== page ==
In the 80s, Michael Jackson was known as the undisputed King Of Pop. His ear for lyrics that connected with so many people, together with tunes that moved so many more, was unmatched anywhere in the music world.
Jackson was a prolific singer, songwriter and producer. But, contrary to what many people think, he didn’t write the final version of one of his best-loved songs.
The song was written by Rod Temperton, taking its inspiration from an early Jacksons hit called, ‘This Place Hotel’. It wasn’t produced by Jackson either. That was Quincy Jones.
Like most creative work, it went through several rounds of naming, including, ‘Starlight’, ‘Starlight Sun’ and ‘Give Me Some Starlight’.
Accordingly, the main hook contained the lyrics, ‘Give me some starlight! Starlight sun’.
But, nearing the end of wrapping things up, Jackson told Temperton he wanted a song that kids would ‘get’ more.
Quincy pretty much had the Starlight demo done until Jackson threw in a last-minute googly. So with a tight deadline, and the heavy weight of expectation, Temperton went back to his hotel to crack out another three hundred titles, eventually settling on ‘Midnight Man’.
‘Midnight Man’ doesn’t really sing to kids, so Temperton needed help.
And he got it from a few hours’ sleep, taking his mind momentarily from the task in hand.
As soon as he woke, the word was in his head. And in his mind’s eye, that word was number one in the charts, on billboards and t-shirts everywhere.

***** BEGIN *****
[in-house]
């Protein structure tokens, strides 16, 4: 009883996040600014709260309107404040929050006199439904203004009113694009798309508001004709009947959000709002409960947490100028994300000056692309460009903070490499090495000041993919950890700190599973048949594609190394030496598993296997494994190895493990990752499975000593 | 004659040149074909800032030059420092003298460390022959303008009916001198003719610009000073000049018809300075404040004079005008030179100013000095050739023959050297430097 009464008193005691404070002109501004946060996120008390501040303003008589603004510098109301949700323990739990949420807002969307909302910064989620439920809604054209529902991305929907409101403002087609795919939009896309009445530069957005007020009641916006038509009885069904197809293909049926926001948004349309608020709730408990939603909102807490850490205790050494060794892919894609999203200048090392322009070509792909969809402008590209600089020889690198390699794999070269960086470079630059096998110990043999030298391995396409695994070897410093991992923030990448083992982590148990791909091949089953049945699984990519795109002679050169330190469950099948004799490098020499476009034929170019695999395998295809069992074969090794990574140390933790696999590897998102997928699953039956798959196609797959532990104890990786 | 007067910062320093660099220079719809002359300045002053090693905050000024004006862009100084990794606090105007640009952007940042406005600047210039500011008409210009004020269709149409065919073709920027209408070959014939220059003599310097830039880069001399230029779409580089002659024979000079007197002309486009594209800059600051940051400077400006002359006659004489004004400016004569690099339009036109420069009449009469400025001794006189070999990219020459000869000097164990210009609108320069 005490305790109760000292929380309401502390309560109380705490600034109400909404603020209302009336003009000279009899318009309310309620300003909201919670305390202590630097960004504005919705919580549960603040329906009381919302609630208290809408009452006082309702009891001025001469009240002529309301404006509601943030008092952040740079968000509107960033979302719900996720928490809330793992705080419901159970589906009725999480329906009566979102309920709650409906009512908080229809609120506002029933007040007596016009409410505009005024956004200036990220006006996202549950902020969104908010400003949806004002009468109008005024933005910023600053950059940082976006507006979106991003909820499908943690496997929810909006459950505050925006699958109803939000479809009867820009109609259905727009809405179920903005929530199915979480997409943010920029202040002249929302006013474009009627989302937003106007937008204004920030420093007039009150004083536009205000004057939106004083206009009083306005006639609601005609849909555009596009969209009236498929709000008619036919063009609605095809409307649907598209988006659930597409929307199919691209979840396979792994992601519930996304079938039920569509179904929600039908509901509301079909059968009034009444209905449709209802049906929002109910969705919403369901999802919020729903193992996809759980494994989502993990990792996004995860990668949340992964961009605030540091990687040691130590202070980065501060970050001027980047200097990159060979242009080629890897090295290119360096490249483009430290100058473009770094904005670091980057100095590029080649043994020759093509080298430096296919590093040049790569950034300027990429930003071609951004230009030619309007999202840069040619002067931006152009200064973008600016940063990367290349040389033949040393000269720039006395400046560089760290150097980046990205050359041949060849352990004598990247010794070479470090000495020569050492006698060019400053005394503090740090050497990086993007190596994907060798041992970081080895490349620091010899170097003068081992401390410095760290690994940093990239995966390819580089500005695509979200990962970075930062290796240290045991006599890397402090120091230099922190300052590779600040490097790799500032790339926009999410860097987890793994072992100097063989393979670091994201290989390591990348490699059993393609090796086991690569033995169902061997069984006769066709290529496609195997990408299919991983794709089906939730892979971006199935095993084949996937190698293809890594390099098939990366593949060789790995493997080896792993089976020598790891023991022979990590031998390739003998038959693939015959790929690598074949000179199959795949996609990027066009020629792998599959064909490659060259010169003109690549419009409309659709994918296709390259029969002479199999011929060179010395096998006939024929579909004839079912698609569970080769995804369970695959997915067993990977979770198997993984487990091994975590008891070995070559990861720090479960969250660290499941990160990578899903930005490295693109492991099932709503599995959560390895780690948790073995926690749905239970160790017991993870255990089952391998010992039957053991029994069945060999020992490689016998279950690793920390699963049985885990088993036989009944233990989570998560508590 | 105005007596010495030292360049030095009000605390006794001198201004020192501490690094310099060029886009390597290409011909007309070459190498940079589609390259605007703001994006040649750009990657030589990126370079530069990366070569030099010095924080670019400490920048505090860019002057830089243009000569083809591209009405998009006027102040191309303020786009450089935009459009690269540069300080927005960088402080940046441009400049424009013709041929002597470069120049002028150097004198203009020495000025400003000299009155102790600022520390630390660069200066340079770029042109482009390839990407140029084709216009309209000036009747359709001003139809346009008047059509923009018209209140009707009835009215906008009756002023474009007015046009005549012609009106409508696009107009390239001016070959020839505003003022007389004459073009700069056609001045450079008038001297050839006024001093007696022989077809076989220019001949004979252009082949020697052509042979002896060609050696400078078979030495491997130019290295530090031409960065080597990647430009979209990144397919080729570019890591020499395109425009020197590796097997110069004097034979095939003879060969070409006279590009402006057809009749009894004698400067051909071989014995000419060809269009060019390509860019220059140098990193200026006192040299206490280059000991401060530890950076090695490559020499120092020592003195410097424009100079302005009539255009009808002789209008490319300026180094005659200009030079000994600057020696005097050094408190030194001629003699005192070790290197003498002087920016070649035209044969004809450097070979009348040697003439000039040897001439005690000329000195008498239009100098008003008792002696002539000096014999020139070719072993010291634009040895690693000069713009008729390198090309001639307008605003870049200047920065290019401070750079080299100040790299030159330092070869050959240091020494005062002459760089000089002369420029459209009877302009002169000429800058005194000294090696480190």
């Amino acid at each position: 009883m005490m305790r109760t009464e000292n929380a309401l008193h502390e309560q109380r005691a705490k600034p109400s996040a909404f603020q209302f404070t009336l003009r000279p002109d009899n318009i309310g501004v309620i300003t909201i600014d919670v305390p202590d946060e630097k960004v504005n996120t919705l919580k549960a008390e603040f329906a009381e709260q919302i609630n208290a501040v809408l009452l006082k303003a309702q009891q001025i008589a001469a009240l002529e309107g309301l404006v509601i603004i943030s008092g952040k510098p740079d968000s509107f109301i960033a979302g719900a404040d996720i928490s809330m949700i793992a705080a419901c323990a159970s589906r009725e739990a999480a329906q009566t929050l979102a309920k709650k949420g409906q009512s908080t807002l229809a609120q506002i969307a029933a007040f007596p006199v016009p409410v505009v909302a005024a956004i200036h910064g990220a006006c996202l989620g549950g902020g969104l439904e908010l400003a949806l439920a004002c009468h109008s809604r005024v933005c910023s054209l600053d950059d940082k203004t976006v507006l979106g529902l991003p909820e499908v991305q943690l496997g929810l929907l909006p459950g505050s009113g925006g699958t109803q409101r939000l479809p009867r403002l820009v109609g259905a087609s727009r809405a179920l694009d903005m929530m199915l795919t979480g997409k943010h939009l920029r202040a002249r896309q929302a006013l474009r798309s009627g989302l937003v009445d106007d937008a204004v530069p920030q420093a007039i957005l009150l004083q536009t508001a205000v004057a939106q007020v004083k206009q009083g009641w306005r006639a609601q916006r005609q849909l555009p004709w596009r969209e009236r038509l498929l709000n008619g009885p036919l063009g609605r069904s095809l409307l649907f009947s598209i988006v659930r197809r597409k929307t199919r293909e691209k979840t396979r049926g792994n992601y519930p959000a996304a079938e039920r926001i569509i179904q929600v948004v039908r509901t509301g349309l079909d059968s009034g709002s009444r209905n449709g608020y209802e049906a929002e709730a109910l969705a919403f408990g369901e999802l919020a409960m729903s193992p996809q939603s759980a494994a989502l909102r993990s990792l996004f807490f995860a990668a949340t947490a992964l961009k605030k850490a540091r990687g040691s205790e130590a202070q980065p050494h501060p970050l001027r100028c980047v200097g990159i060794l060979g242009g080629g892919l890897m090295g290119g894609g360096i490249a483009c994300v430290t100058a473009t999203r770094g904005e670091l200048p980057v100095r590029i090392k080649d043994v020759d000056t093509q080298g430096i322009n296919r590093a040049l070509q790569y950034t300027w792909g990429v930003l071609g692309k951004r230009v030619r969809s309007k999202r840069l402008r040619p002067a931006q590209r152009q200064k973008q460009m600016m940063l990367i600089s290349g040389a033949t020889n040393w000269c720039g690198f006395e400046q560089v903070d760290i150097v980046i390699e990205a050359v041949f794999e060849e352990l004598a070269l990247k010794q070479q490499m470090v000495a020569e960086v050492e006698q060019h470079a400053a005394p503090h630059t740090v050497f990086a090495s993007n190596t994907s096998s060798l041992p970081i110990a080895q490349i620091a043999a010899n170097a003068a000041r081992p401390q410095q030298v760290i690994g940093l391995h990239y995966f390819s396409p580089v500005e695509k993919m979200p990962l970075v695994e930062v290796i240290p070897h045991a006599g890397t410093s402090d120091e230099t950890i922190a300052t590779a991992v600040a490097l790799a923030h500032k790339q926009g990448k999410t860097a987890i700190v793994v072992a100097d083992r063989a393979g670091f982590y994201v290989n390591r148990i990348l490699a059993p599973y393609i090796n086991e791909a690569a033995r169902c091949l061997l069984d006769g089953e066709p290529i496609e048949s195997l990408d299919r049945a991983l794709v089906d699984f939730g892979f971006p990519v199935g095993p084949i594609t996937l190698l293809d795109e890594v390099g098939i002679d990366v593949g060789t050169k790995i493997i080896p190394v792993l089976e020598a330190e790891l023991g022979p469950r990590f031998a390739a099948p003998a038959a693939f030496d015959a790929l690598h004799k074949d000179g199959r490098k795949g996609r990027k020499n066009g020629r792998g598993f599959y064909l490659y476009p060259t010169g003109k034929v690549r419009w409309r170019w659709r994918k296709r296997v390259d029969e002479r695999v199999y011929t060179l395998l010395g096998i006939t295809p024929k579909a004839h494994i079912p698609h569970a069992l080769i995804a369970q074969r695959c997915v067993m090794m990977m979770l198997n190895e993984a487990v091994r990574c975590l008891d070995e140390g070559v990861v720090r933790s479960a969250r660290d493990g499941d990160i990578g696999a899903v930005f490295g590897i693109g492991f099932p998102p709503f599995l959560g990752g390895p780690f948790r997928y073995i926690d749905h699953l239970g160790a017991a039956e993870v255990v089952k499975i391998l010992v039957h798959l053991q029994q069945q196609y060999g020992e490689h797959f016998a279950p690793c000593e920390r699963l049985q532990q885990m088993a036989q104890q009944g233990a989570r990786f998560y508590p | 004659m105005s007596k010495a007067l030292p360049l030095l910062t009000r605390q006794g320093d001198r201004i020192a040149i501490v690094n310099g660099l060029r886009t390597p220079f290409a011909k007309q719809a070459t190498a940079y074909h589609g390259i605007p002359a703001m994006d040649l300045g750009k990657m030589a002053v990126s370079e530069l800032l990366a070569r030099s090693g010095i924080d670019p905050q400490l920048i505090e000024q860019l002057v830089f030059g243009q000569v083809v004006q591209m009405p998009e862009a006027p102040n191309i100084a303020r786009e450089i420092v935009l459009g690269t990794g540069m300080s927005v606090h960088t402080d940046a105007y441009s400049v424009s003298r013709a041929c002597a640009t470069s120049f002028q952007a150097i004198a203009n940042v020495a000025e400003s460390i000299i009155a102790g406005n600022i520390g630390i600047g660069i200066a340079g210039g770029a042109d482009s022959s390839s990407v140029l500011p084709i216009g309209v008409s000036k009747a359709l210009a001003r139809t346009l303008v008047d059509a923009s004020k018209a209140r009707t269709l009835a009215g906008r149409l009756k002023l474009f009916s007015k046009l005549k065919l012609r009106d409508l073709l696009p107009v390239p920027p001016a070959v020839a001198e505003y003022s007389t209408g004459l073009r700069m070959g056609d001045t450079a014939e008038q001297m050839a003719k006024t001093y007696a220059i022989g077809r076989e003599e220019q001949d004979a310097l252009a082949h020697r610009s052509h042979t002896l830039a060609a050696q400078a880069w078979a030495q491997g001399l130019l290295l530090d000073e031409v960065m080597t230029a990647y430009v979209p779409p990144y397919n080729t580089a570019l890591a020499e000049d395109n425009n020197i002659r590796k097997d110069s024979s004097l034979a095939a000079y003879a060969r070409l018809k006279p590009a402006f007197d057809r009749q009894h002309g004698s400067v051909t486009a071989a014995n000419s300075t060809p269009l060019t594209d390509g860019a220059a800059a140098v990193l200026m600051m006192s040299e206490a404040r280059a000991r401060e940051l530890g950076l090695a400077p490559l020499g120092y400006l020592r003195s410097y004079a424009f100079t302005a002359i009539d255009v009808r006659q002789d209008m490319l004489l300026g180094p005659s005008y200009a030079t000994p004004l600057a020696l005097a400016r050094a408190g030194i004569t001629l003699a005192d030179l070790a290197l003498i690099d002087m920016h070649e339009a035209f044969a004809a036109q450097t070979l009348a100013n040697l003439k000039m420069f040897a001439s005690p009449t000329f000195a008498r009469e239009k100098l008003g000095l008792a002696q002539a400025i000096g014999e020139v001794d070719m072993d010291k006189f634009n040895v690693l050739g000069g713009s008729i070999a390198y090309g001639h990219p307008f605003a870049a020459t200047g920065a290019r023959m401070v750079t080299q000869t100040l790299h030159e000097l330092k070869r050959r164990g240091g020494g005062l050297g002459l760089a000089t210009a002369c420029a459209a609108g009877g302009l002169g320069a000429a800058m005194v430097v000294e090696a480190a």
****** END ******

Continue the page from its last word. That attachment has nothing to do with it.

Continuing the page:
That word was, ‘Thriller.’
Suddenly, the new hook was, ”Cause this is thriller! Thriller night …’
And through Michael Jackson’s undoubted talent, a musical phenomenon was born–with a little help and a minor copy tweak, that had a major effect.
Thriller spawned a 14 minute-long video which, in-turn gave way to thousands of copies of ‘The Making of’ videos, available on VHS and Betamax. The music video was way ahead of its time and smashed all awards records including Best Performance, Best Choreography and Viewers’ Choice at the MTV Music Awards in 1984.
Thriller then went on to become the title of the album, from which the single was the last of seven US top 10 hits. Even the hype surrounding the album was scary; the seven-digit barcode on the cover was rumoured to be Jackson’s phone number and hundreds of people with the same number with different area codes were inundated with unwanted calls.
But hype aside, it’s also a great lesson to people working in marketing and marketing agencies.
It’s especially a great lesson to young hot-shot art directors and copywriters, who, no matter how good they think they are, or even actually are, should never pass on that four-letter word: HELP.
I’ve been in plenty of integrated marketing agencies, where so-called creatives lock themselves away for days on end to create magic. They either heap the responsibility on their own shoulders or, conversely don’t want to give away any secrets of their magic circle. And, in thinking no one else should have valuable input into the creative process, there is no in-between.
Now, over the years, these creative types either learn to chill out or realise they need help in the form of insight, thoughts, ideas and inspiration from anywhere they can get their hands on it. That includes, colleagues, family, friends and even Mary, the office cleaner. And it may come in the form of a damn good sleep, a refreshing shower or an even more refreshing pint of beer down the pub.
So if you know anyone in marketing who thinks they can, or need to do it all themselves, remind them about the recognised planet-leaders, the experts and the world’s favourites who all need a little help from elsewhere from time to time.
As a final note, when Temperton was struggling for a great way to end the song, Quincy Jones’ spouse, Peggy Lipton suggested using her friend, Vincent Price.
Can you imagine Thriller now without the help of Michael Jackson’s producer’s wife?